Cost–benefit models predict that hiding time in refuge increases with predation risk. Studies of diverse prey confirm this prediction for various single risk factors, but much less is known regarding joint effects of variation in multiple factors. For single risk factors, we predicted that Balearic lizards (Podarcis lilfordi) hide longer after faster and more direct approaches by predators and when predators attack persistently or remain close to the refuge. We predicted that effects of approach speed on hiding time would interact with those of directness of approach and predator proximity to the refuge. We simulated attacking predators by approaching lizards ourselves. Predictions for all single risk factors were confirmed: hiding time was greater after faster and more direct approaches, second than first attacks, and when an investigator stood closer to the refuge. These findings agree with those for other prey that are ecologically and phylogenetically diverse, suggesting that optimality theory is broadly applicable to refuge use. The predictions of interaction of approach speed were confirmed for both directness of approach and predator proximity, but the interaction between approach speed and predator proximity was opposite that predicted. Knowledge of the shapes of curves relating joint risks to hiding time are needed to use optimality theory to predict joint effects of multiple risk factors, but these shapes are unknown. Comparative studies are needed to detect quantitative effects of ecological and phylogenetic differences on hiding time.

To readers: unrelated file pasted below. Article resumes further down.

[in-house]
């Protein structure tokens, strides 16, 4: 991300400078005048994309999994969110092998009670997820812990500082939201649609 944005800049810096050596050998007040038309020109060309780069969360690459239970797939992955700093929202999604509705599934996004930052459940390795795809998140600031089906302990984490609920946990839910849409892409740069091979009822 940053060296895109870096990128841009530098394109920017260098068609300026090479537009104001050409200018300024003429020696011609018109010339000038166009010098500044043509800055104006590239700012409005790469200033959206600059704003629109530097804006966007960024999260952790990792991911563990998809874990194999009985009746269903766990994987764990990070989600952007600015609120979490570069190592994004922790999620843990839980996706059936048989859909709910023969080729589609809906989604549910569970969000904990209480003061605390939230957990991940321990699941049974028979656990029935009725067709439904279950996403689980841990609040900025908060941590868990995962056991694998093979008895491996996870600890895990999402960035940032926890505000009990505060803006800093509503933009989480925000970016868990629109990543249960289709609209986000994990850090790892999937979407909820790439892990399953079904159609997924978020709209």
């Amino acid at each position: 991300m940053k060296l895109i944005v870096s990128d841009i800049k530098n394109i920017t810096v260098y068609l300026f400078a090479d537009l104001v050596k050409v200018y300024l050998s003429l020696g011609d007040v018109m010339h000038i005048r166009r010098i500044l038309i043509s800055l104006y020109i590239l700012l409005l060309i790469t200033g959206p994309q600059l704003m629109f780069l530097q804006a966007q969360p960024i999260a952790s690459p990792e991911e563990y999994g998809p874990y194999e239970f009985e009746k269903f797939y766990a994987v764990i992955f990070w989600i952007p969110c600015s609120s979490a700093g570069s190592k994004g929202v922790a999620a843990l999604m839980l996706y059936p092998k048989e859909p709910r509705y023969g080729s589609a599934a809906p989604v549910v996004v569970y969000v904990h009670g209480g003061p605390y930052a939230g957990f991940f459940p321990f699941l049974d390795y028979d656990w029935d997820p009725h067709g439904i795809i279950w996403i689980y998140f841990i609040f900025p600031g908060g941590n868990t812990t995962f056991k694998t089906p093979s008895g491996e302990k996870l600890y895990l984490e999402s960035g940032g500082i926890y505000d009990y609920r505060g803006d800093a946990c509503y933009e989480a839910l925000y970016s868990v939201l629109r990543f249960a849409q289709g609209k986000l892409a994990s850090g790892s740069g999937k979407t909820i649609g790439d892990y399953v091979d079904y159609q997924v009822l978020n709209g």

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Vol. 66 • No. 2